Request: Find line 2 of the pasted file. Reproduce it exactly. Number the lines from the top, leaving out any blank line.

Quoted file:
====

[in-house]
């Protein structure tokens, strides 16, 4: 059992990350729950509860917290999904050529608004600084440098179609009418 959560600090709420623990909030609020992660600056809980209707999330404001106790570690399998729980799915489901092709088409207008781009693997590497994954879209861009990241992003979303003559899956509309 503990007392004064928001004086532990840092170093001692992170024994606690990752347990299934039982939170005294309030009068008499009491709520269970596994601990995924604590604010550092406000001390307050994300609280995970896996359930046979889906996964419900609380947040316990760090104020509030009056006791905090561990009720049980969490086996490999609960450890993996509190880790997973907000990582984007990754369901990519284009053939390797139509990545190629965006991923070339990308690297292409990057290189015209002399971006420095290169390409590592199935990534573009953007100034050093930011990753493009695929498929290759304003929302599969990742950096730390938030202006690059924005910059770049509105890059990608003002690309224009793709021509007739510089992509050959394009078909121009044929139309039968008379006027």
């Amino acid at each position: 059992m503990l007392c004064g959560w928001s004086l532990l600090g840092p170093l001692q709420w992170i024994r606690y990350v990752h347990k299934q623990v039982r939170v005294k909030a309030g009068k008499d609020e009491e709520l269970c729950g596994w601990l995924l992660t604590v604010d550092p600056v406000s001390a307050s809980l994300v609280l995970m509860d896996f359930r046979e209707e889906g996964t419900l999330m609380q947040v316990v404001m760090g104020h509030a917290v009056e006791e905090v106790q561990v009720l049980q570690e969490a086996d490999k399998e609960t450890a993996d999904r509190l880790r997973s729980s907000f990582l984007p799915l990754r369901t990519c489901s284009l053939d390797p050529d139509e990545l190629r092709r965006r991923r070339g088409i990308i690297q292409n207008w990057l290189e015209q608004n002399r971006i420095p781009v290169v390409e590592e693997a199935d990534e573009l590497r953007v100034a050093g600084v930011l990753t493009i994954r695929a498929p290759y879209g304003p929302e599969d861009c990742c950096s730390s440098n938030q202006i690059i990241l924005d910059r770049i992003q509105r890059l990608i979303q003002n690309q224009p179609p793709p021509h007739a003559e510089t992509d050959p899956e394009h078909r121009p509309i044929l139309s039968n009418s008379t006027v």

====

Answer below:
């Protein structure tokens, strides 16, 4: 059992990350729950509860917290999904050529608004600084440098179609009418 959560600090709420623990909030609020992660600056809980209707999330404001106790570690399998729980799915489901092709088409207008781009693997590497994954879209861009990241992003979303003559899956509309 503990007392004064928001004086532990840092170093001692992170024994606690990752347990299934039982939170005294309030009068008499009491709520269970596994601990995924604590604010550092406000001390307050994300609280995970896996359930046979889906996964419900609380947040316990760090104020509030009056006791905090561990009720049980969490086996490999609960450890993996509190880790997973907000990582984007990754369901990519284009053939390797139509990545190629965006991923070339990308690297292409990057290189015209002399971006420095290169390409590592199935990534573009953007100034050093930011990753493009695929498929290759304003929302599969990742950096730390938030202006690059924005910059770049509105890059990608003002690309224009793709021509007739510089992509050959394009078909121009044929139309039968008379006027």